Session 2: Fundamentals and Classical methods of quantitative elemental analysis http://bcs.whfreeman.com/qca7e http://www.good-weighing-practice.com/gwp/proper-weighing
Measurement of Mass and Volume:Recognising random and systematic errors
Recap:Quantitative Analysis - Principles • Define sample amount (mass or volume) • Measure quantity proportional to analyte concentration • Measured property must vary in a defined way: calibration with known standards necessary • Analysis must be specific: Interferences must be known and if possible be eliminated • Accuracy: Proximity of measured value to accepted (or "true") value: must be determined • Precision: Closeness of measured values to one another: must be defined and reported
Measuring Mass Classical two-pan balance Modern electronic analytical balance F = m x g Electroma-gnetic force to counter From: Harris, 6th edition
Random errors in weight measurements: tolerances of analytical balances and weights for calibration • Analytical balances need to be calibrated regularly • Typically use stainless steel weights (d = 8.0 g/ml) From: Harris, 6th edition
Specifications for balances • Capacity • Readability • Repeatability (standard deviation); larger than readability Capacity x readability: Analytical balances: tens to hundreds of g x 0.1 - 0.01 mg Ultra-micro balance: e.g. 6 g x 0.0001 mg
Avoiding systematic error in weight measurements:buoyancy • Any object displaces a certain amount of air • This reduces the apparent mass that a balance measures • If density of the object being weighed is significantly different from calibration weights, buoyancy correction is necessary: m = true mass; m’ = measured mass; da = density of air (0.0012 g/ml); dw = density of calibration weights (8.0 g/ml); d = density of weighed object
Correcting buoyancy errors Buoyancy correction in dependence on density of weighed object
Exercise: • A bottle weighed 7.6500 g empty and 9.9700 g after introduction of an organic liquid with a density of 0.92 g cm-3. The balance was equipped with stainless steel weights having a density of 8.0 g cm-3. Correct the weight of the sample for the effects of buoyancy.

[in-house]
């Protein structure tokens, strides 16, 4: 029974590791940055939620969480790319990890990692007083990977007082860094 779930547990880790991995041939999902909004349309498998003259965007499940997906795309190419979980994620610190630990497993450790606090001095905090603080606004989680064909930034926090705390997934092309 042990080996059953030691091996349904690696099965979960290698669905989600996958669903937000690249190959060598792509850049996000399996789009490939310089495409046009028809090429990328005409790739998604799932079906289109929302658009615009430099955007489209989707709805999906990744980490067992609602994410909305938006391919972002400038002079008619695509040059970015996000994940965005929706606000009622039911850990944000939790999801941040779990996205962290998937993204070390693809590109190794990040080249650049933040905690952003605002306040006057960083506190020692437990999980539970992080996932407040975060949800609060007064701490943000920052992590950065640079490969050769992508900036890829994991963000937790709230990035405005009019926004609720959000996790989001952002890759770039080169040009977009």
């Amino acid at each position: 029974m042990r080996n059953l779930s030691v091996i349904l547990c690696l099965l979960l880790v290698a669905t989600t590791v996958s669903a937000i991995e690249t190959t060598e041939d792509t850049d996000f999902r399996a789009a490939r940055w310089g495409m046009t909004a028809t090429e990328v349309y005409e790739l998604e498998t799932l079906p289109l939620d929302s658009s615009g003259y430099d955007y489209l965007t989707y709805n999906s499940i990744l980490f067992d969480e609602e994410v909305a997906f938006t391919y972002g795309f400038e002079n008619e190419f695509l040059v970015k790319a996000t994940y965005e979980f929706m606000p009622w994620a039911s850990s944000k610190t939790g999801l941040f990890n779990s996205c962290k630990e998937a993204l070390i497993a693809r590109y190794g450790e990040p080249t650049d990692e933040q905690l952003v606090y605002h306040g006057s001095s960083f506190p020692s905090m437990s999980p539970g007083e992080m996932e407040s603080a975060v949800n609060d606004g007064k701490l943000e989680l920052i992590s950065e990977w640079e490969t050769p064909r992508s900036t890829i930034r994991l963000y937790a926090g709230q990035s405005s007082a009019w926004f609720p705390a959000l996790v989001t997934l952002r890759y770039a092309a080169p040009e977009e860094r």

Avoiding systematic errors in weight measurements • Temperature effects • Convection air currents • Warm air in balance weighs less • Measured mass of object appears lower • Essential to weigh at room temperature • Prevent object from picking up moisture: • Do not touch with bare fingers • Let cool in desiccator • If weighing substances that are kept in fridge or freezer, let warm up before weighing • Be aware of hygroscopic substances Absolute error in weight as a function of time after object was removed from a 110°C oven (A: porcelain filtering crucible, B: weighing bottle containing 7.5 g of KCl.)
Measuring Volume • Apparatus for volume measurement • Pipettes, Burettes, Volumetric flasks Calibrated either for containment (flasks) or delivery (pipettes, burettes) of specified volume Typical pipettes: (a) volumetric (transfer pipette); (b) Mohr; (c) serological; (d) Eppendorf micropipette
Random errors in volume measurement:Range and precision of typical Eppendorf micropipettes
Avoiding systematic errors in volume measurements:Temperature effects • Volume occupied by a given mass of liquid, as well as the device that holds the liquid, varies with temperature • For dilute aqueous solution: • Coefficient of expansion = 0.025% / °C • 1°C increase in temp. yields 0.025% increase in volume. • Refer volumetric measurements to temperature at which they were made (standard temperature is 20 °C). • Exercise: • A 40.00 mL sample is taken from an aqueous solution at 5°C. What volume does it occupy at 20 °C?